Recognizable to fans of the movie Braveheart, this Hollywood-famous medieval castle is also Ireland’s oldest. The enormous stone building dates back to the 12th century, and a guided tour around the property can fill you in on some of the knight-filled history.
Famous for its signature friendship ring of the same name, this ancient fishing village in western Galway is now a quaint seaside area to explore by foot (and maybe go jewelry shopping).
Home to the famous stone of the same name, this 600-plus-year-old castle is where aspiring writers and linguists searching for eloquence must climb in order to literally bend over backward (there are supporting rails) and kiss the legendary Blarney Stone.
Dingle Peninsula and Dingle Bay
Practically a stock image scenic screensaver in the best sense possible, this surreal part of Ireland’s southwestern coast is incredibly beautiful. Visit in the summer for swimming and surfing.
Rock of Cashel
There’s a reason this medieval limestone castle atop a grassy hilltop is one of Ireland’s most-visited attractions: It’s breathtaking. The entire elevated complex looks straight off the set of a historic fantasy movie, but it is, of course, 100 percent real.
Connemara National Park
In Galway, this expansive geological park is home to mountains and bogs, which serve as a habitat for wildlife like foxes and shrews, as well as the domesticated Connemara ponies. The park is also home to traditional tearooms where you can unwind with homemade pastries and warm tea.
Comparable in scope to visiting Alcatraz off of San Francisco’s bay, this historic prison turned museum details Ireland’s history through a (unjust) justice system, during which people were imprisoned in this preserved building.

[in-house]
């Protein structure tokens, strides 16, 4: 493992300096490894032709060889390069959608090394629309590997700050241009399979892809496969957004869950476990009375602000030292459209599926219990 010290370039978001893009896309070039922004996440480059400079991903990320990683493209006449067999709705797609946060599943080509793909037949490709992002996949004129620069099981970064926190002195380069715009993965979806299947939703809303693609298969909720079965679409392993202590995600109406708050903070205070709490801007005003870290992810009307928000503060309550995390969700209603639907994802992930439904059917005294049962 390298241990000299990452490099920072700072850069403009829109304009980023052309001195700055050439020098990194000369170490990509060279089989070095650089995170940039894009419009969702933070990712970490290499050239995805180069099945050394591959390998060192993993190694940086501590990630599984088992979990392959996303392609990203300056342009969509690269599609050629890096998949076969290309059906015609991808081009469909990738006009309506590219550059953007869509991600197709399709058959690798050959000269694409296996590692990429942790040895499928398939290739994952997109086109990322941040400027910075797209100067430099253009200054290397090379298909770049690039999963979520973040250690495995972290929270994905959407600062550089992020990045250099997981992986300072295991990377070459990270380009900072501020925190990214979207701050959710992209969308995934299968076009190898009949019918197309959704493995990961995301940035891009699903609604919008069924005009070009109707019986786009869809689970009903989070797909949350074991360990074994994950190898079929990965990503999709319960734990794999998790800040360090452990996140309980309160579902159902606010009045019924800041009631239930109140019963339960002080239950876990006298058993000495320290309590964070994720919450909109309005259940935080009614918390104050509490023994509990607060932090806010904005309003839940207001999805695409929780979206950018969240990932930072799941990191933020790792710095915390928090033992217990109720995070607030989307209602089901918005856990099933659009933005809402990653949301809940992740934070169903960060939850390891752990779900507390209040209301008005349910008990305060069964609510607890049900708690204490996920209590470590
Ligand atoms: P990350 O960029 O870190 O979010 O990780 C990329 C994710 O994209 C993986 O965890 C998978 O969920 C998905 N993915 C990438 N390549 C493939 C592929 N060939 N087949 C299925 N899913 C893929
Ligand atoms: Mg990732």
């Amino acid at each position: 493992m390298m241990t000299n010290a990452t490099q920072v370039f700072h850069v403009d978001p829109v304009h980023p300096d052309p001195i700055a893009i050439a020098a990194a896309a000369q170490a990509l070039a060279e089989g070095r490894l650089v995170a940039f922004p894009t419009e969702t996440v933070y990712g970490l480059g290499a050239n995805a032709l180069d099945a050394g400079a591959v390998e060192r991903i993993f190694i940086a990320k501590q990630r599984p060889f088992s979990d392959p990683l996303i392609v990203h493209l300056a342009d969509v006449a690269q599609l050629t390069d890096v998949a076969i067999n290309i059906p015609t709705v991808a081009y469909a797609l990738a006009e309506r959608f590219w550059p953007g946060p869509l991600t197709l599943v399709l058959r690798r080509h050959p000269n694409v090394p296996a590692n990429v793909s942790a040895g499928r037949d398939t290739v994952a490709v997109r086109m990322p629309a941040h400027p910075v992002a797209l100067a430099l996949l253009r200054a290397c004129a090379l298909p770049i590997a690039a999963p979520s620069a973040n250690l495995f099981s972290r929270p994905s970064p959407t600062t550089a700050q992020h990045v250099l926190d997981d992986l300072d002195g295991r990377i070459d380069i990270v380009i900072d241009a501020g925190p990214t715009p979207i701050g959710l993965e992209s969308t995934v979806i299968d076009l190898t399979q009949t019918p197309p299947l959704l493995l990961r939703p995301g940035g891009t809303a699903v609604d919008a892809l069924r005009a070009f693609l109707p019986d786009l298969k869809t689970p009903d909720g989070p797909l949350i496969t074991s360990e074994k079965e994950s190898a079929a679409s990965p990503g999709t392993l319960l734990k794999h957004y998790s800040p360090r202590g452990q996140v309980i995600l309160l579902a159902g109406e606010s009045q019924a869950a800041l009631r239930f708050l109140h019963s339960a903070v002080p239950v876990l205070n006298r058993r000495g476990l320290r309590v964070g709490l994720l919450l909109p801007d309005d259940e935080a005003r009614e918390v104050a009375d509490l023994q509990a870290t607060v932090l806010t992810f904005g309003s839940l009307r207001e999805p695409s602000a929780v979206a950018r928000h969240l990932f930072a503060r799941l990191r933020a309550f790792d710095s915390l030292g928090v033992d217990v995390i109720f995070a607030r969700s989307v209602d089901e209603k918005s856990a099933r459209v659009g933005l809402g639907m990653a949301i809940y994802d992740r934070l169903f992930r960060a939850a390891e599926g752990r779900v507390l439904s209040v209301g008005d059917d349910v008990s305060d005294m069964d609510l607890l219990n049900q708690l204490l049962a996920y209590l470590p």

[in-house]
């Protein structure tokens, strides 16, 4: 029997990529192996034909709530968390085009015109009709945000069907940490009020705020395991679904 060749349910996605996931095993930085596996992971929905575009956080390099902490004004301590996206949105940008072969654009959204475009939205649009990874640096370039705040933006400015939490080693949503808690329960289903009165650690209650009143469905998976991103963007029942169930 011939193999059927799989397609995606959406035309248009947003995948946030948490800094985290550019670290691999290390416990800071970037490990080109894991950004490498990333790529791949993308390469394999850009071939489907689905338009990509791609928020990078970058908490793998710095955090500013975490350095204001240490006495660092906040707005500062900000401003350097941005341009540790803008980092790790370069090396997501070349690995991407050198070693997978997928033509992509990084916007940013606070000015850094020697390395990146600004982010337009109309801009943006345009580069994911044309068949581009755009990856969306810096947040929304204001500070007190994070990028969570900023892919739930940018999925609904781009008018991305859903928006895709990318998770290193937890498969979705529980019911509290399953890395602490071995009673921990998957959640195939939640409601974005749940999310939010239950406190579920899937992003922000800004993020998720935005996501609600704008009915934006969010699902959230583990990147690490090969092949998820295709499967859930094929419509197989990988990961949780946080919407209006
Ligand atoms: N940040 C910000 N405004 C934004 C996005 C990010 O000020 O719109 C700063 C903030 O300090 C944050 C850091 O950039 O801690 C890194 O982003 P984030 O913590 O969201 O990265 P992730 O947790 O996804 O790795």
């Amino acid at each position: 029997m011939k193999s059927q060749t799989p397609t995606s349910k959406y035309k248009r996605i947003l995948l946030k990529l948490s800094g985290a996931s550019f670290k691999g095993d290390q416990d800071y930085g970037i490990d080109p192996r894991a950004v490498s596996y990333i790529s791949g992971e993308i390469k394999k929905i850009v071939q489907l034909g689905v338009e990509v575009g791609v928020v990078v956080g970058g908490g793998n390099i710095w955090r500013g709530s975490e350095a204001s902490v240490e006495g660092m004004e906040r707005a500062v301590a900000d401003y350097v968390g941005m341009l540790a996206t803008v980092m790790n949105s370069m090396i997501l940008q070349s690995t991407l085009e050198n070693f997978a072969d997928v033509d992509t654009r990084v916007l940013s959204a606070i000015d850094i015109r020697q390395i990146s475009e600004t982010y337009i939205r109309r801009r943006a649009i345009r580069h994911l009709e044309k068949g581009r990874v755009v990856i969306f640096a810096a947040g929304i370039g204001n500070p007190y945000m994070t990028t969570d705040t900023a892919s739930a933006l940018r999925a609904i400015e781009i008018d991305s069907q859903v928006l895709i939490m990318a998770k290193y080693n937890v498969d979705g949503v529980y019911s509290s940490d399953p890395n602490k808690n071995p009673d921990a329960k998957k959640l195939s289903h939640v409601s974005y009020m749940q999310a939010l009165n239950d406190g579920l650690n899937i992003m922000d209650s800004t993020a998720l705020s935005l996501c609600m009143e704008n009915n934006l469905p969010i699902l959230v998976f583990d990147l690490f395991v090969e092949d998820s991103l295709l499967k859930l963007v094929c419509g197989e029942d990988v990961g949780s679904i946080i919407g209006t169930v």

Powerscourt House and Gardens
Over 40 acres of landscaped gardens (in European and Japanese styles), plus a rustic enclave housing Ireland’s tallest waterfall, Powerscourt Waterfall (yes, the best place to look for a rainbow), make up this historic estate.
Though these cliffs may be less famous than the Moher Cliffs, they are nearly three times higher, and some of the tallest in the region. A short hike brings you to the panoramic view with a steep drop-off that feels truly like you’ve reached the end of the earth.
The Aran Islands
Spend a weekend island hopping between this collection of islands off the coast of Galway, Inis Mór, Inis Meain and Inis Oirr, for incredible views, the archaeological wonder Dun Aonghasa and quaint bed-and-breakfasts.
At over 21 meters tall (five stories high), this stone windmill is the largest running mill in Ireland. Inside, you can climb to the top and also explore exhibits on 19th- and 20th-century agriculture, emigration and observe the Kerry model railway.
Killary Sheep Farm
Yep, Ireland is home to more sheep than people, and a short detour to meet some of Ireland’s fluffier citizens is well worth it. Killary is a working farm with plenty of guest-friendly activities, including sheepdog demos, sheep shearing, bog cutting and more.
This ancient tomb is older than the Egyptian pyramids, dating back to 3200 B.C. A World Heritage Site, this Neolithic monument from the Stone Age is only viewable via tour and consists of 97 enormous stones adorned with megalithic art.
Also referred to as Guinness Lake, this stunningly blue pint-shaped lake (yep!) is surrounded by white sand, imported by the beer-brewing family of its nickname. Though the body of water is on private property, the best viewing points are from above, in the surrounding mountains of Wicklow.
Thanks to an ancient volcanic fissure eruption—or, according to legend, a giant—you can now gape upon the likes of 40,000 interlocking basalt columns that form one of the most unique and beautiful landscapes in the world. This UNESCO World Heritage Site is free of charge to visit, and an absolute must. We suggest you bring a sketch pad in case inspiration strikes. (It will.)
Plenty of bars boast their greatness with superlatives, but only one can lay claim to being the world’s oldest, and that’s Sean’s. Located in Athlone (about an hour and 20 minutes outside Dublin), the world’s oldest remaining pub is worth a stop on any Irish road trip, if only to relax with a pint and say that you’ve had a beer at a bar dating back to the early 12th century.